Just because something does not mention you cant use it, does not mean you can use it.

            Your lease tells you what you CAN use. No one is going to include in a lease Everything you cannot use.


              Post 6 does not reflect practical realities.

              A lease plan is a floor plan, that is it only shows the surface space occupied by demised premises. It does not show its upward or downward extent. Conveyancing plans showing the elevation of property are very rare. The purpose of a lease plan (and indeed almost all conveyancing plans) is to identify property and not to show its exact boundaries. The principle is enshrined in section 60 of the Land Registration Act 2002. It is in any event implicit because of the limitation of plans.

              In a lease, the plan may be supplemented by a statement of what is included, and indeed, excluded. In that context "included" does not mean "comprises only". Just as no lease plan can accurately show the extent of a demise so no description can cover everything. It also needs to be remembered that developers do not always tell conveyancers what they need to know and conveyancers do not always ask the questions they need to ask. That can result in the developer's conveyancer using a one-size-fits-all lease which the proposed tenant's conveyancer accepts because he too fails to ask the questions he needs to ask.

              There needs to be an application of common sense. If the description says the demise includes the plaster of the ceiling and walls and the floorboards and joists on which they rest, there is no need to say that it includes the space enclosed by the walls, ceiling and floor. As at least a rule of thumb, the principle has to extend to anything accessible from a flat and which a reasonable person would say is part of the flat, such as a cellar, balcony or loft. There is though no need to conjure up any such rule as statute rides to the rescue with section 62 of the Law of Property Act 1925.

              Section 62 has in fact been around since 1st January 1882 since its operative provisions are word for word the same as section 6 of the Conveyancing Act 1881. Parliament has not seen the need to amend the wording by even one word. There are two important things about section 62. The first is that it is a word saving provision. That means that, except to the extent that the section is excluded, its wording is deemed included in every lease (and of course other property documents). The second is that the effect of the section is very wide ranging.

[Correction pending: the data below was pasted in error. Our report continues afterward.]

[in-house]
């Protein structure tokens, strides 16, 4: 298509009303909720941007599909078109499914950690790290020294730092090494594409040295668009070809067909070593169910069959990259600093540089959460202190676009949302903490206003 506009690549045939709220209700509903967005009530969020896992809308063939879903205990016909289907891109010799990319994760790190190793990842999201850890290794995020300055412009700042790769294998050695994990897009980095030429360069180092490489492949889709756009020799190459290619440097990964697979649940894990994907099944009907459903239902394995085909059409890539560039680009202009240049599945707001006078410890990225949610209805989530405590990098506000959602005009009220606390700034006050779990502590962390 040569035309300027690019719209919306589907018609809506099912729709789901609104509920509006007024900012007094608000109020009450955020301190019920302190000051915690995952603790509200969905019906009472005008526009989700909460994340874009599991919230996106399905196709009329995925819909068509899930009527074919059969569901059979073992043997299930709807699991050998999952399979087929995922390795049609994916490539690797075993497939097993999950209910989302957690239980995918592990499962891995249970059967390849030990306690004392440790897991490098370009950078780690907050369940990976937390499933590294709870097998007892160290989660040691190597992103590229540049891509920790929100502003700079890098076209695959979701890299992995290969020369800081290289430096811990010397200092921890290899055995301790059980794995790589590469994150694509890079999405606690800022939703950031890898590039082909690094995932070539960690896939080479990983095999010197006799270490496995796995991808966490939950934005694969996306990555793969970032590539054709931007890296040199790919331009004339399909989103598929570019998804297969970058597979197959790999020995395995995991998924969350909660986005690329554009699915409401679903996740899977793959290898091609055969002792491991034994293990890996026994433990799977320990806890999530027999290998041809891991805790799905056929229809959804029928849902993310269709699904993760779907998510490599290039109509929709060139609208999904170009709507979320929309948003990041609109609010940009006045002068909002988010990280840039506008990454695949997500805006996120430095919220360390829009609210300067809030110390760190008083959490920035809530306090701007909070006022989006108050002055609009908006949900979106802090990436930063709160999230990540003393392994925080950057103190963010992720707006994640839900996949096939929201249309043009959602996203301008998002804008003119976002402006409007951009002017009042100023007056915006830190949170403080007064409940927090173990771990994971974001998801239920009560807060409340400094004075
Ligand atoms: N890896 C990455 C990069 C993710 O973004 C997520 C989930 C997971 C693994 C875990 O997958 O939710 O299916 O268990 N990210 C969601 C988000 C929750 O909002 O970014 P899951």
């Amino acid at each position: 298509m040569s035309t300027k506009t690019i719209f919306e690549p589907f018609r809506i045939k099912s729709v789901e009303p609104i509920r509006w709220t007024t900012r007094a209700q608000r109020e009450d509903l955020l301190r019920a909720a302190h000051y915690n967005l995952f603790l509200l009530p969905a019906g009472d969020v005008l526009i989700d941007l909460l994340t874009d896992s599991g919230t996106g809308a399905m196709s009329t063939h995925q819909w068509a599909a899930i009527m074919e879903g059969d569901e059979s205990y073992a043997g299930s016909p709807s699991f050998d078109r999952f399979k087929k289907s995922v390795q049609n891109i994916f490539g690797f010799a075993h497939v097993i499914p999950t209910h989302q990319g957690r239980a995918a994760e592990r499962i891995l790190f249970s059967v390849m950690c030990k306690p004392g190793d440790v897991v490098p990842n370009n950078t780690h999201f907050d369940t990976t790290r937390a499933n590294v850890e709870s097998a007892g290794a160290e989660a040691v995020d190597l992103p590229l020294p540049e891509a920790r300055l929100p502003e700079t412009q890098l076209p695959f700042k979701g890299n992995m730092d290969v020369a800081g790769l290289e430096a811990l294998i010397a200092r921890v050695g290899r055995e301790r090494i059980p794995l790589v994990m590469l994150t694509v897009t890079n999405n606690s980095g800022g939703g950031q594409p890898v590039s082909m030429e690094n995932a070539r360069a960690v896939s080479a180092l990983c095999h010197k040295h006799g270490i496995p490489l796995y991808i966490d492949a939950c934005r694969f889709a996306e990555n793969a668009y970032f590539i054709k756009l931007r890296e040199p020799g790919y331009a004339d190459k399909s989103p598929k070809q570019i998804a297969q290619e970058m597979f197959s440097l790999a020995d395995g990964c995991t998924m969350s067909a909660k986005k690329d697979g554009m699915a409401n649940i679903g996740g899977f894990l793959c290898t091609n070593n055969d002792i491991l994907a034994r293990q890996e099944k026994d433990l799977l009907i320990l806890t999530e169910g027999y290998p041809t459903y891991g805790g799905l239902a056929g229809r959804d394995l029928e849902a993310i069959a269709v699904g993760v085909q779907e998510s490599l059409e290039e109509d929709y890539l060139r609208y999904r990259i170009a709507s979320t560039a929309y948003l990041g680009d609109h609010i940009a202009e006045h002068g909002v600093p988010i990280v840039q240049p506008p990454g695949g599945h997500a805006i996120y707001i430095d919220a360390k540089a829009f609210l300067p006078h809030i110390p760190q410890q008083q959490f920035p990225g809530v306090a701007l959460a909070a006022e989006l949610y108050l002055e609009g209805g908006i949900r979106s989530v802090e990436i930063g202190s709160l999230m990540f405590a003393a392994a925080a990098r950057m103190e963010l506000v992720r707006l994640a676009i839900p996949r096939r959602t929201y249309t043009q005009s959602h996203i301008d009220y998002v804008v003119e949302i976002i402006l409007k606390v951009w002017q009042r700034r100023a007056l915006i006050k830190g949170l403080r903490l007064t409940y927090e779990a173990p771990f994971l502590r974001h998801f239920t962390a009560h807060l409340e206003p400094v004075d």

The courts have been willing to hold that demises of the top part of buildings which do not refer to roof spaces in fact include them; in some cases they have gone so far as to say that the column of air above the roof is also included.

              All this means that when you want to know the extent of the demise of a flat or maisonette you cannot necessarily go by the wording you see in the lease in the words of demise or any lease plan. You need to take into account section 62 and other provisions in the lease which may indicate one way or another whether something is included or excluded.


                Basically the living space/area behind the flat entrance door is your demised area under the lease. You can be made responsible for maintenance of the drain pipes outside the flat under the lease , but you cannot occupy the pipes and not part of your demise.

                In most leases, the leaseholders are responsible for maintenance of the communal areas but such areas are not demised to any flat..